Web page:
Tetracycline transcriptional regulator, TetR, C-terminal (IPR004111)

Short name: Tet_transcr_reg_TetR_C

Domain relationships



The antibiotic tetracycline has a broad spectrum of activity, acting to inhibit bacterial protein synthesis by binding to the 30S ribosomal subunit, which prevents the association of the aminoacyl-tRNA to the ribosomal acceptor A site. Tetracycline binding is reversible, therefore diluting out the antibiotic can reverse its effects. Tetracycline resistance genes are often located on mobile elements, such as plasmids, transposons and/or conjugative transposons, which can sometimes be transferred between bacterial species. In certain cases, tetracycline can enhance the transfer of these elements, thereby promoting resistance amongst a bacterial colony. There are three types of tetracycline resistance: tetracycline efflux, ribosomal protection, and tetracycline modification [PMID: 16887689, PMID: 15837373]:

  • Tetracycline efflux proteins belong to the major facilitator superfamily. Efflux proteins are membrane-associated proteins that recognise and export tetracycline from the cell. They are found in both Gram-positive and Gram-negative bacteria [PMID: 1423217]. There are at least 22 different tetracycline efflux proteins, grouped according to sequence similarity: Group 1 are Tet(A), Tet(B), Tet(C), Tet(D), Tet(E), Tet(G), Tet(H), Tet(J), Tet(Z) and Tet(30); Group 2 are Tet(K) and Tet(L); Group 3 are Otr(B) and Tcr(3); Group 4 is TetA(P); Group 5 is Tet(V). In addition, there are the efflux proteins Tet(31), Tet(33), Tet(V), Tet(Y), Tet(34), and Tet(35).

  • Ribosomal protection proteins are cytoplasmic proteins that display homology with the elongation factors EF-Tu and EF-G. Protection proteins bind the ribosome, causing an alteration in ribosomal conformation that prevents tetracycline from binding. There are at least ten ribosomal protection proteins: Tet(M), Tet(O), Tet(S), Tet(W), Tet(32), Tet(36), Tet(Q), Tet(T), Otr(A), and TetB(P). Both Tet(M) and Tet(O) have ribosome-dependent GTPase activity, the hydrolysis of GTP providing the energy for the ribosomal conformational changes.

  • Tetracycline modification proteins include the enzymes Tet(37) and Tet(X), both of which inactivate tetracycline. In addition, there are the tetracycline resistance proteins Tet(U) and Otr(C).

The expression of several of these tet genes is controlled by a family of tetracycline transcriptional regulators known as TetR. TetR family regulators are involved in the transcriptional control of multidrug efflux pumps, pathways for the biosynthesis of antibiotics, response to osmotic stress and toxic chemicals, control of catabolic pathways, differentiation processes, and pathogenicity [PMID: 15944459]. The TetR proteins identified in over 115 genera of bacteria and archaea share a common helix-turn-helix (HTH) structure in their DNA-binding domain. However, TetR proteins can work in different ways: they can bind a target operator directly to exert their effect (e.g. TetR binds Tet(A) gene to repress it in the absence of tetracycline), or they can be involved in complex regulatory cascades in which the TetR protein can either be modulated by another regulator or TetR can trigger the cellular response.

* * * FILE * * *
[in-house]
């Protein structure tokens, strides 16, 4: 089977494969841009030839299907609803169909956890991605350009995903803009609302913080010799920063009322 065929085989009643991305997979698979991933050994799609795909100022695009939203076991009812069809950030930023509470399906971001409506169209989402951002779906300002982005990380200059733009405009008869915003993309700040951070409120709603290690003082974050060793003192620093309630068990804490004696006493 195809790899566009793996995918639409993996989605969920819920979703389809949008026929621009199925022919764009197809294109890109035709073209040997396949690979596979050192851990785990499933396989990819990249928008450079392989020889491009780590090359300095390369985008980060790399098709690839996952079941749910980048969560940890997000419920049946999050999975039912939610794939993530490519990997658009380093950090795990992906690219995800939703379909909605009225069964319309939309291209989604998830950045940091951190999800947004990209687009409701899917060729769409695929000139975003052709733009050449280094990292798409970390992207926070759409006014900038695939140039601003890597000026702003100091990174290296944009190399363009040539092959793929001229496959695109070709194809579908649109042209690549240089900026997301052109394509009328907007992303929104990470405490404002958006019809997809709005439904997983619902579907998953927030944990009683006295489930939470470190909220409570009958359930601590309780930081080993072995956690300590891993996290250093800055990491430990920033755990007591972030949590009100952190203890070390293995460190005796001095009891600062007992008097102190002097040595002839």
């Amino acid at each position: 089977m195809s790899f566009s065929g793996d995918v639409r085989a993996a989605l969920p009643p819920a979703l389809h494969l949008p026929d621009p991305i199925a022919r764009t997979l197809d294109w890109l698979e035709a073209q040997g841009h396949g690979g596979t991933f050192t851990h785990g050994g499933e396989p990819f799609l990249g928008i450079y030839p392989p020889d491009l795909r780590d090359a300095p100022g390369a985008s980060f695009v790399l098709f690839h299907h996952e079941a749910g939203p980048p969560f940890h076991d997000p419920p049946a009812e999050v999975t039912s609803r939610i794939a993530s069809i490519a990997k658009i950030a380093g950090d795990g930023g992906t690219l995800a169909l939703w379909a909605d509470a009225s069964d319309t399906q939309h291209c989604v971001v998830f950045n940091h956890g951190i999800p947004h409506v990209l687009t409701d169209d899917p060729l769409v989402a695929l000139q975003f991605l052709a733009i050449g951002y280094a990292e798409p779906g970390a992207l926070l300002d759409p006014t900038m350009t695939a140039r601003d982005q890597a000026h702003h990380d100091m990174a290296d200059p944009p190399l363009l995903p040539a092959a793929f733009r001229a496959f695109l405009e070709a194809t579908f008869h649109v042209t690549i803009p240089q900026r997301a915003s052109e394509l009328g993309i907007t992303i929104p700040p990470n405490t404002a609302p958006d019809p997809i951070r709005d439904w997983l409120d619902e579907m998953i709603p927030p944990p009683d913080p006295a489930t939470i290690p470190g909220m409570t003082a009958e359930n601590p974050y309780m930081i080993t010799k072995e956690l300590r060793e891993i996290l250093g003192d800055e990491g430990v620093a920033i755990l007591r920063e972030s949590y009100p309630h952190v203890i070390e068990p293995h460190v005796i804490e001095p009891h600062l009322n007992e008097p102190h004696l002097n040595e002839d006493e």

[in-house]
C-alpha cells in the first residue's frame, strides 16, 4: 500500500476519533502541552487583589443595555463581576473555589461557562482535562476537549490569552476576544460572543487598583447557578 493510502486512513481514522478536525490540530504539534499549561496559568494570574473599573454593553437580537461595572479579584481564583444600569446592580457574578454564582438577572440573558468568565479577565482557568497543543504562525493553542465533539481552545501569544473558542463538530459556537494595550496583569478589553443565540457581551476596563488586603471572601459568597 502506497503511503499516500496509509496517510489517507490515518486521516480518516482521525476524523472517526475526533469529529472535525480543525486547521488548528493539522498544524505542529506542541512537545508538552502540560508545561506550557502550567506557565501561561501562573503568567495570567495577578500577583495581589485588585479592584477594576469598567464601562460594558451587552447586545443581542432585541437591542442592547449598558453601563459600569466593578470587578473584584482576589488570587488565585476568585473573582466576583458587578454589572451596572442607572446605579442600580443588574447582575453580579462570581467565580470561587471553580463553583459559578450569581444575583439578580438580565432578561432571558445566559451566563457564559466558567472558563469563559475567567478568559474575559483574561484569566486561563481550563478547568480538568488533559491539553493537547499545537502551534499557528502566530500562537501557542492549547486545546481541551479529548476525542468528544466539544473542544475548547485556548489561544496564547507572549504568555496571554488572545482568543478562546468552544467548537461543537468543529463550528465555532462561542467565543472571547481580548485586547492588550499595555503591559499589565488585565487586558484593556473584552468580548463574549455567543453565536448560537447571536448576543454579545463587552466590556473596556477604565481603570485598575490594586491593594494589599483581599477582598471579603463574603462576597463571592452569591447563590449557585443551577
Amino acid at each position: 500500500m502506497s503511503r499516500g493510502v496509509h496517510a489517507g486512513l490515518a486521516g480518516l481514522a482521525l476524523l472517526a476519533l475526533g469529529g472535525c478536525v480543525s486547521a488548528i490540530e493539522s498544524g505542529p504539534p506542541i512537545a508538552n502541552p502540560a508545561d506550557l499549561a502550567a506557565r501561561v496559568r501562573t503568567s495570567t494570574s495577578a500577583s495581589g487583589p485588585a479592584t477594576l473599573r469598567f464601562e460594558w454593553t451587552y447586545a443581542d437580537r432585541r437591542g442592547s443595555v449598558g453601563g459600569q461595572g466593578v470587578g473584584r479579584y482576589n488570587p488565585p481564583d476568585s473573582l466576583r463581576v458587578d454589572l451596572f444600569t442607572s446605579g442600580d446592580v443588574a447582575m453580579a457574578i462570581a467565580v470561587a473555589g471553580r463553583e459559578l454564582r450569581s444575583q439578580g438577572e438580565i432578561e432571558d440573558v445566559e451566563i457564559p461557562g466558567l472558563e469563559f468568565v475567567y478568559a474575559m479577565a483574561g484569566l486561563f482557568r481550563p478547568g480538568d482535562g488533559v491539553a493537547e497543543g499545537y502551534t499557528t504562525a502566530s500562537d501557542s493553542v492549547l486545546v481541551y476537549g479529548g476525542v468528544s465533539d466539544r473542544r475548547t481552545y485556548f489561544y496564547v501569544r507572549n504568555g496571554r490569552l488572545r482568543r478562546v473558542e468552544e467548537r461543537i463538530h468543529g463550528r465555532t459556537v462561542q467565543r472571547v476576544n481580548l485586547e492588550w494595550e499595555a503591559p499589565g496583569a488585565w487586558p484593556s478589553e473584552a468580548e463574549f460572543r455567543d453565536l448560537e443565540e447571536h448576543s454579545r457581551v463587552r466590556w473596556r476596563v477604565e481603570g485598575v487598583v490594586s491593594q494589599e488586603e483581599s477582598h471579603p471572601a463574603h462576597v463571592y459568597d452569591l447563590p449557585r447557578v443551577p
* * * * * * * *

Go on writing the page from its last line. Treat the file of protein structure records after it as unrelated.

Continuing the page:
This entry represents the C-terminal domain found in the tetracycline transcriptional repressor TetR, which binds to the Tet(A) gene to repress its expression in the absence of tetracycline [PMID: 7707374]. Tet(A) is a membrane-associated efflux protein that exports tetracycline from the cell before it can attach to ribosomes and inhibit polypeptide chain growth. TetR occurs as a homodimer and uses two helix-turn-helix (HTH) motifs to bind tandem DNA operators, thereby blocking the expression of the associated genes, TetA and TetR. The structure of the class D TetR repressor protein [PMID: 8153629] involves 10 alpha-helices, with connecting turns and loops. The three N-terminal helices constitute the DNA-binding HTH domain, which has an inverse orientation compared with HTH motifs in other DNA-binding proteins. The core of the protein, formed by helices 5-10, is responsible for dimerisation and contains, for each monomer, a binding pocket that accommodates tetracycline in the presence of a divalent cation.

GO terms

Biological Process

GO:0045892 negative regulation of transcription, DNA-templated

Molecular Function

No terms assigned in this category.

Cellular Component

No terms assigned in this category.

Contributing signatures

Signatures from InterPro member databases are used to construct an entry.